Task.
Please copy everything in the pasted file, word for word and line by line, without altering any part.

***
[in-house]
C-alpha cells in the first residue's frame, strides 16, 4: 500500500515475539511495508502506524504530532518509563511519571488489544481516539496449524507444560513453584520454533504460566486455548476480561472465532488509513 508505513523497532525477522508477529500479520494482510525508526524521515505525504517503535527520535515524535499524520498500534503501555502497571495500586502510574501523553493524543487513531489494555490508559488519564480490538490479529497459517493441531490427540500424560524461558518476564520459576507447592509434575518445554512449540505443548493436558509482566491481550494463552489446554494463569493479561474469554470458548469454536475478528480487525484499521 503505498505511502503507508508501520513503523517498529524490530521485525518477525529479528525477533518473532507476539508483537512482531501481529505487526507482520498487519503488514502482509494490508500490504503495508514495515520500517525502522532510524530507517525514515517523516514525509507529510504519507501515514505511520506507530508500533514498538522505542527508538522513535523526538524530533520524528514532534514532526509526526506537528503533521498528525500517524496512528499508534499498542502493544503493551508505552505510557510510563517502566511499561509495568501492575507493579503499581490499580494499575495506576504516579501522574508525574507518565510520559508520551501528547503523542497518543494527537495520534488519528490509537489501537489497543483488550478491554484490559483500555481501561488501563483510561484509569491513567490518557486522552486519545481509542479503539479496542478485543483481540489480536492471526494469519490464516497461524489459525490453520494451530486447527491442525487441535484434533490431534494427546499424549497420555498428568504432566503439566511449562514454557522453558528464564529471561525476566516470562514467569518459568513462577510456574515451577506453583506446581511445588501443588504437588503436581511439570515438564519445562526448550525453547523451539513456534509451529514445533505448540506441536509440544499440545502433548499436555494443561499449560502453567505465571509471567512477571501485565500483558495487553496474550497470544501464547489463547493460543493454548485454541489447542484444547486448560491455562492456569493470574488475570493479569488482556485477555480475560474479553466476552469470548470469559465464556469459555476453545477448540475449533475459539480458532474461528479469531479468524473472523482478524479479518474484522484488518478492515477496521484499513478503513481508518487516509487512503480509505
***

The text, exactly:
[in-house]
C-alpha cells in the first residue's frame, strides 16, 4: 500500500515475539511495508502506524504530532518509563511519571488489544481516539496449524507444560513453584520454533504460566486455548476480561472465532488509513 508505513523497532525477522508477529500479520494482510525508526524521515505525504517503535527520535515524535499524520498500534503501555502497571495500586502510574501523553493524543487513531489494555490508559488519564480490538490479529497459517493441531490427540500424560524461558518476564520459576507447592509434575518445554512449540505443548493436558509482566491481550494463552489446554494463569493479561474469554470458548469454536475478528480487525484499521 503505498505511502503507508508501520513503523517498529524490530521485525518477525529479528525477533518473532507476539508483537512482531501481529505487526507482520498487519503488514502482509494490508500490504503495508514495515520500517525502522532510524530507517525514515517523516514525509507529510504519507501515514505511520506507530508500533514498538522505542527508538522513535523526538524530533520524528514532534514532526509526526506537528503533521498528525500517524496512528499508534499498542502493544503493551508505552505510557510510563517502566511499561509495568501492575507493579503499581490499580494499575495506576504516579501522574508525574507518565510520559508520551501528547503523542497518543494527537495520534488519528490509537489501537489497543483488550478491554484490559483500555481501561488501563483510561484509569491513567490518557486522552486519545481509542479503539479496542478485543483481540489480536492471526494469519490464516497461524489459525490453520494451530486447527491442525487441535484434533490431534494427546499424549497420555498428568504432566503439566511449562514454557522453558528464564529471561525476566516470562514467569518459568513462577510456574515451577506453583506446581511445588501443588504437588503436581511439570515438564519445562526448550525453547523451539513456534509451529514445533505448540506441536509440544499440545502433548499436555494443561499449560502453567505465571509471567512477571501485565500483558495487553496474550497470544501464547489463547493460543493454548485454541489447542484444547486448560491455562492456569493470574488475570493479569488482556485477555480475560474479553466476552469470548470469559465464556469459555476453545477448540475449533475459539480458532474461528479469531479468524473472523482478524479479518474484522484488518478492515477496521484499513478503513481508518487516509487512503480509505